In world football, goalies may be replaced during any point of regulation time or overtime, but not during a shootout. The only caveat to this is if the goalie gets injured.
MLB has given the ballpark announcer an important power. Once a player has been announced by the public address system, he must either bat to remain in the game, or is ineligible to enter the game for the remainder of the game to clarify which players are currently playing.
In the NFL, if a punt returner elects for a fair catch, he can give his team an opportunity for three points. The team that made the fair catch can attempt an uncontested field goal from the spot of the fair catch which, if it goes through the uprights, is good for three points.
This actually occurs every so often in baseball; a batter can strike out, but still make it to first base if the third strike is dropped by the catcher. In that case, the pitcher is credited with a strikeout, but an out is not recorded.
MLB's rules state that if a ball becomes lodged in an umpire’s mask, all runners will advance one base.
While judges render their decision in an Olympic fencing match, both fencers must remain on the piste or risk disqualification. Therefore, fencers who know that they have already lost must remain on the piste and sob in front of everyone.
In professional hockey, a goalie is prohibited from crossing the red line that marks center ice. Plenty of goalies have still figured out how to involve themselves in their teams’ offense, however.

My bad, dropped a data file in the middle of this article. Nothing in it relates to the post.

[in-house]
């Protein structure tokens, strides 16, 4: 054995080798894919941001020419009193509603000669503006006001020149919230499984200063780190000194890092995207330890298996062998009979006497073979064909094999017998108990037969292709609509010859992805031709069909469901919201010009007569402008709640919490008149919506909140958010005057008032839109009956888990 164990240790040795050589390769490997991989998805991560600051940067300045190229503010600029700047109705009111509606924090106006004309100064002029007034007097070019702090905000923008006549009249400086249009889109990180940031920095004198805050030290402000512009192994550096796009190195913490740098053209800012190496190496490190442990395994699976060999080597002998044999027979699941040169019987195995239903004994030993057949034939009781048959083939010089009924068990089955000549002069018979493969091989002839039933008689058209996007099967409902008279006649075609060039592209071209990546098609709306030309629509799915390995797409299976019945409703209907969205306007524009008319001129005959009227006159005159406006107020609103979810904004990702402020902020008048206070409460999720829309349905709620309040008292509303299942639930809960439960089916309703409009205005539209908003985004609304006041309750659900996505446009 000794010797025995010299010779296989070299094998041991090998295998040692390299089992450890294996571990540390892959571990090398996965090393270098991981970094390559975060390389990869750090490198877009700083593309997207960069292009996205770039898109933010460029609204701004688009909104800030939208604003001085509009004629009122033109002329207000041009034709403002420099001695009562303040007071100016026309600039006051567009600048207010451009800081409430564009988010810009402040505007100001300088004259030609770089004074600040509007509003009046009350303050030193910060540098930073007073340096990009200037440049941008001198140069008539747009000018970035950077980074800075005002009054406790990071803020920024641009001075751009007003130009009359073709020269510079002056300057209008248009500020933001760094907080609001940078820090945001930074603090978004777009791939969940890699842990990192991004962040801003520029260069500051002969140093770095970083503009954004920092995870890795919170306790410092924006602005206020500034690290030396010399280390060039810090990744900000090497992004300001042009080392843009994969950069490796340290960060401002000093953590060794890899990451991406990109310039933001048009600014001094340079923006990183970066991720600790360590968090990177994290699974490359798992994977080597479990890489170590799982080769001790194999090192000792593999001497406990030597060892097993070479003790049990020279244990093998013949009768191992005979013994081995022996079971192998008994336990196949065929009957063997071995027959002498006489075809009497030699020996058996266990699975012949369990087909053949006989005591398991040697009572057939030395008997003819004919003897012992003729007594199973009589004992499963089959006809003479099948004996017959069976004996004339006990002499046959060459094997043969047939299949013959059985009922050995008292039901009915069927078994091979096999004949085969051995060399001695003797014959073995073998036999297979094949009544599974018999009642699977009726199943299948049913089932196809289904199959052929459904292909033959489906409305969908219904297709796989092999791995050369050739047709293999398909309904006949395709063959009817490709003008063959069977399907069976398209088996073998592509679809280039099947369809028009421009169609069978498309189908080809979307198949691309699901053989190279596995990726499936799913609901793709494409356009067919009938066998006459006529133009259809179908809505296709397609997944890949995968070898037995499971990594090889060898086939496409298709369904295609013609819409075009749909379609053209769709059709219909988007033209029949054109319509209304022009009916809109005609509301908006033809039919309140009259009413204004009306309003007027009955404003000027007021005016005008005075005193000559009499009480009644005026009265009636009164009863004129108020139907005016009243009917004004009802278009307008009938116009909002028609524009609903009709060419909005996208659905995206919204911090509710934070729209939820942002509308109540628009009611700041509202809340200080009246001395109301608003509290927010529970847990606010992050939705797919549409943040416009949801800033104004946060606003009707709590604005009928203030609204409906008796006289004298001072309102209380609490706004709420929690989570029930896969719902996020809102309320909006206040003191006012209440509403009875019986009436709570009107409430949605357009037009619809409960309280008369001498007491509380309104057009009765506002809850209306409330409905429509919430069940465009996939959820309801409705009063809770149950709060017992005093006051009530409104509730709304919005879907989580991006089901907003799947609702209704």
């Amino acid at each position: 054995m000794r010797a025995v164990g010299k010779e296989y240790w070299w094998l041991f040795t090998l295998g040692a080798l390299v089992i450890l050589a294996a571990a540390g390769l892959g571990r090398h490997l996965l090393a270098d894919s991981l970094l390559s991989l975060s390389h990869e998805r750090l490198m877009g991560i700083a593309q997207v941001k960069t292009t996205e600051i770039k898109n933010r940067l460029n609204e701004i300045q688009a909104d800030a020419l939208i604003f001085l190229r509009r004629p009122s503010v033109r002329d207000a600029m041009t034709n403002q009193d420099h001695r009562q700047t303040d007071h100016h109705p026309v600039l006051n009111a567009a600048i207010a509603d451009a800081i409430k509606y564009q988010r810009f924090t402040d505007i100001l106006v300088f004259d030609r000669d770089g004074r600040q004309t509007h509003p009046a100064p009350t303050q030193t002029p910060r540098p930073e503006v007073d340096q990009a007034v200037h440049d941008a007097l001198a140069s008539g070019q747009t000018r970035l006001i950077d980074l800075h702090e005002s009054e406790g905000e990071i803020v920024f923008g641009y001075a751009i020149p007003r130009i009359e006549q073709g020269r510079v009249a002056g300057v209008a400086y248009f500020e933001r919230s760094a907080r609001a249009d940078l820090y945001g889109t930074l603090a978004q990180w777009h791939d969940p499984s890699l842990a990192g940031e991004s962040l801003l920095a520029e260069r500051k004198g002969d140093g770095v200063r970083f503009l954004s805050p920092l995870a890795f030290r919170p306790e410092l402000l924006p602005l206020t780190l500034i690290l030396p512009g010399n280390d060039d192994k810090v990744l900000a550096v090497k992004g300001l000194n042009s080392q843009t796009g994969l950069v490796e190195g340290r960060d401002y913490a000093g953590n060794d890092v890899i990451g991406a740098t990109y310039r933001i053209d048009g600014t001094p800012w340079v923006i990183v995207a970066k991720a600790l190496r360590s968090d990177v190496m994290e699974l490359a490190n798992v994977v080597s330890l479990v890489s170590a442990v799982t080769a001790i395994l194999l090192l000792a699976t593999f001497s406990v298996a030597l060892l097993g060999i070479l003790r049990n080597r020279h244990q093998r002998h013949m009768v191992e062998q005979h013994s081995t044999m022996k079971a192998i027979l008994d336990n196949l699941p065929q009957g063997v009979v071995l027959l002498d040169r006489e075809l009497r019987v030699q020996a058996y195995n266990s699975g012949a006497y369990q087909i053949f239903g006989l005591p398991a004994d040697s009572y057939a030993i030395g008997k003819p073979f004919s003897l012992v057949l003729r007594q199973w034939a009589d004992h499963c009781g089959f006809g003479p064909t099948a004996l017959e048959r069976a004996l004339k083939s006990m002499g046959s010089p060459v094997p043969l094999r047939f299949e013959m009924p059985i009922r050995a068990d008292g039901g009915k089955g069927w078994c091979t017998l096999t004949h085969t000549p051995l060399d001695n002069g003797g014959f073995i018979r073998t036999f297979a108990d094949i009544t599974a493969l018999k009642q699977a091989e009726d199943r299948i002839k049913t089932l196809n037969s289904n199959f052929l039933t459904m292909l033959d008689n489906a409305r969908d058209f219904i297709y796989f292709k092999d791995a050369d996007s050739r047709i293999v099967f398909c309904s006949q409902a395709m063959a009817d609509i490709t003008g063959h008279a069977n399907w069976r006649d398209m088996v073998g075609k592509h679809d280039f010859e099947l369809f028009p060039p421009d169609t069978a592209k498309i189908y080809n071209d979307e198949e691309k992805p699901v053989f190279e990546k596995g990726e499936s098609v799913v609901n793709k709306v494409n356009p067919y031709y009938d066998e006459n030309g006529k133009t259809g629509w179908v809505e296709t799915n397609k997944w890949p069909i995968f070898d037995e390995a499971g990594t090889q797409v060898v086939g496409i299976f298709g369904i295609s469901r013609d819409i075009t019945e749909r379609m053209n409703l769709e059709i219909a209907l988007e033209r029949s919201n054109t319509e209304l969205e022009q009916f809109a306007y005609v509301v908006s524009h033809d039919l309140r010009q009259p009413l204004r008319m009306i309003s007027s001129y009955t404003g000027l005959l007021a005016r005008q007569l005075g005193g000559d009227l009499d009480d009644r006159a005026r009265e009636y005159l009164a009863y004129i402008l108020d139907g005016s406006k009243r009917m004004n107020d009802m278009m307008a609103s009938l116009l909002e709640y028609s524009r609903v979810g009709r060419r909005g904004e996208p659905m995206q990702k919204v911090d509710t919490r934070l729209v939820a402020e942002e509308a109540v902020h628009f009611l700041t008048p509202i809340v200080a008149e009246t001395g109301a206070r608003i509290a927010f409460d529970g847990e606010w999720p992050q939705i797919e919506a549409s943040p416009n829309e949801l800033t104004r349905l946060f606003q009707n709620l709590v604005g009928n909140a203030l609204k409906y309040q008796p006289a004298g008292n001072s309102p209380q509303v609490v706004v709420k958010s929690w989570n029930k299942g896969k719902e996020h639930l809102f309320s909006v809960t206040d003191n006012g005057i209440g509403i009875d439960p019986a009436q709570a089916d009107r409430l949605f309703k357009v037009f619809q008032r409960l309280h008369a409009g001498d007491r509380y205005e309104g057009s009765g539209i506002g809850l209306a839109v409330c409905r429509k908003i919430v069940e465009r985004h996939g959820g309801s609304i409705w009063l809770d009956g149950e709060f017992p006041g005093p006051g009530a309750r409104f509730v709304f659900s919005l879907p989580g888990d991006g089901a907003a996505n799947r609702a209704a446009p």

If a batter mistakenly hits in the wrong spot in the batting order, he essentially bats for his teammate and then bats in his correct spot as well instead of switching order spots. He does not get to truly bat for his teammate though, as the moment a mistaken batter comes to the plate, he is called out.
Aside from a PAT kick, it is possible to score only one point in the NFL. On the extra point after a touchdown, if the defense gains possession of the ball and is tackled in its own end zone, the offense is granted a one-point safety.
If a baserunner going home is touched by a pitch, all runners advance one base. This really only comes into play when a runner attempts to steal home, but is almost never instituted.
MLB is very strict about its base runners. Base runners are never allowed to pass one another, even if a home run has been hit; if one baserunner passes the other, both runners are out. Technically, a player could nullify his own home run by passing a runner in front of him during his victory lap.
Until 2013, college basketball players could hang around in their backcourts for as long as they wished without fearing being called for a backcourt violation. The rule was finally implemented a year ago.
Spitballs were a huge problem for the MLB in the past, but not so much today. However, in an effort to curb spitballing practices, the MLB still holds that if a pitcher licks his hand, wipes his brow or touches his waistline, he must first wipe his hand on his jersey before touching the ball.